Review by nowlaj (2003-03-08)
What makes this book so good is the depth the author plunges into the various characters in this story. Ender's Game will entertain and captivate children and adults alike. You are left with saying "I can't believe they are going to make Ender do this." Without whitewashing humanity, Ender's Game shows us what we as people are capable of both good and bad. An excellent story and an excellent adventure. I would recommend it at all levels!

Review by Humungus (2003-03-08)
This is definitely a good book. But is it better than Dune? I don't understand why Ender's Game is ranked #1. The book is a good read. And it has some fascinating insights; but there are a few hundred better novels. Why is it #1 on this site? (a slashdotter favorite?)

Review by lmagarga (2003-03-08)
A classic young man's novel, with enough adult themes to keep the older generations interested. Some suspense, plots twists, and a good ending make it a solid read. The inevitable sequels pale in comparison, but the original is definitely worth reading.

Review by DaBGP (2003-03-08)
This book contains some decent drama, but has flawed logic and a fairly predictable outcome. When and if this list stabilizes it is my opinion that it should'nt be among the top 100 SF-books ever written.

Review by transient0 (2003-03-07)
This is a traditional boarding school story told against a science fiction backdrop. It is an adult book, but also an excellent book for children who read above their level. Any child who enjoys Harry Potter should also read the Ender books; to put it bluntly, they are fun for the same reasons, but better.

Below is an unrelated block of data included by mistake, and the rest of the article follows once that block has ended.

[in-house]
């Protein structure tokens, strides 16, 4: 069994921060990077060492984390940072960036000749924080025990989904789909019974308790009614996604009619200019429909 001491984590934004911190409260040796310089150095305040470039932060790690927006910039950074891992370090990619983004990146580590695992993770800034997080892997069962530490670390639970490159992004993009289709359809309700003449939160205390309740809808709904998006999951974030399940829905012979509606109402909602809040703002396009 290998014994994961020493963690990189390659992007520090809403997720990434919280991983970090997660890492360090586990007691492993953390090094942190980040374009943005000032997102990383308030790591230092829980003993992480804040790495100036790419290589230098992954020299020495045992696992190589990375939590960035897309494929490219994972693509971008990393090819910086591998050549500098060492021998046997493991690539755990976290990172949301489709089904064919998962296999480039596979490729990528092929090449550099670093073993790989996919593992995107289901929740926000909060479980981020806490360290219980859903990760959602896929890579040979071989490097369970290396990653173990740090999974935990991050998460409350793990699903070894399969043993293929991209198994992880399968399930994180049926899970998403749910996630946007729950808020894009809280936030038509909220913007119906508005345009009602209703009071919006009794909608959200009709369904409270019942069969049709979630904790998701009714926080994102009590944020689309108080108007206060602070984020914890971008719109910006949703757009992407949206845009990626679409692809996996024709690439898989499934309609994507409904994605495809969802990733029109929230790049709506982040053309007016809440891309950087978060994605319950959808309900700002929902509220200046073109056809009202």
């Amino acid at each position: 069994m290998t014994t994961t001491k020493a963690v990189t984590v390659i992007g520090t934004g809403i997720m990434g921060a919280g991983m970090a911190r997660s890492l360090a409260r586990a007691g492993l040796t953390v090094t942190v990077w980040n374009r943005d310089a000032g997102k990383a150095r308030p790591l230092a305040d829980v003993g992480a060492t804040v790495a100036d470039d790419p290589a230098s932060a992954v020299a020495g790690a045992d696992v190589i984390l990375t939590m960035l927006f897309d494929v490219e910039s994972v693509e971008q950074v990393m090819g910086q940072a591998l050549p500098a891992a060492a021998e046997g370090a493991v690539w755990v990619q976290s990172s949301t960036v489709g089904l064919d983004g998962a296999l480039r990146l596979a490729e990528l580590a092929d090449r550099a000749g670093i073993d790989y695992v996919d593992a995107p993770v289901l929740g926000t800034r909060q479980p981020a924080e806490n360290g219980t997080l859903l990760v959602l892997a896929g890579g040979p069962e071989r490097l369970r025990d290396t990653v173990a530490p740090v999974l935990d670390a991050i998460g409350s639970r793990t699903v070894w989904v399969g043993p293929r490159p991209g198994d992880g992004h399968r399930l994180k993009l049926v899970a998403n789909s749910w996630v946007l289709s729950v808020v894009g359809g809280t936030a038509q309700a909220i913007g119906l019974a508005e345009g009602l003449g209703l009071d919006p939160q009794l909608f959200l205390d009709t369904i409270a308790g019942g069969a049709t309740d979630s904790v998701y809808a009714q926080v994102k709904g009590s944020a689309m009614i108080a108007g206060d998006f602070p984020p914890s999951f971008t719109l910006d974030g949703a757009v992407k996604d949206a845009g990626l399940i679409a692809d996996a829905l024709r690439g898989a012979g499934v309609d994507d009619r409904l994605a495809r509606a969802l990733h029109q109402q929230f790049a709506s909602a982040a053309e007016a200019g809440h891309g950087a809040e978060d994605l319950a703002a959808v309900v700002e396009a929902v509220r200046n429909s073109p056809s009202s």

Review by cryohazard (2003-03-07)
Great book that is incredibly easy to get through. Originally read this for a middle school project in 1994 and have read it several times since. I oringally read the 4 book series for Ender's Game and have since read the Ender's Shadow series ... the 3 books in Ender's Game get a bit dry and boring but are a good read to understand Ender's life. Ender's Shadow I thought was such a great book, in that OSC was able to show the exact same story through a different pair of eyes. The Ender's Shadow series gets a bit more political but is also a great read.

Review by gen_patton (2003-03-07)
On the outside, this is a wonderful book for kids. A fun story of a child leading an army against alien attack. Much like CS Lewis however, this novel holds a world of depth and insight for the adult reader. Card presents an incredible look into the mind of humans, their thoughts, desires and motivations. If you have ever wondered what it would be like to see the world from other's eyes, this book will let you. Amazing, an all time favorite and more than a worthwhile read for anyone.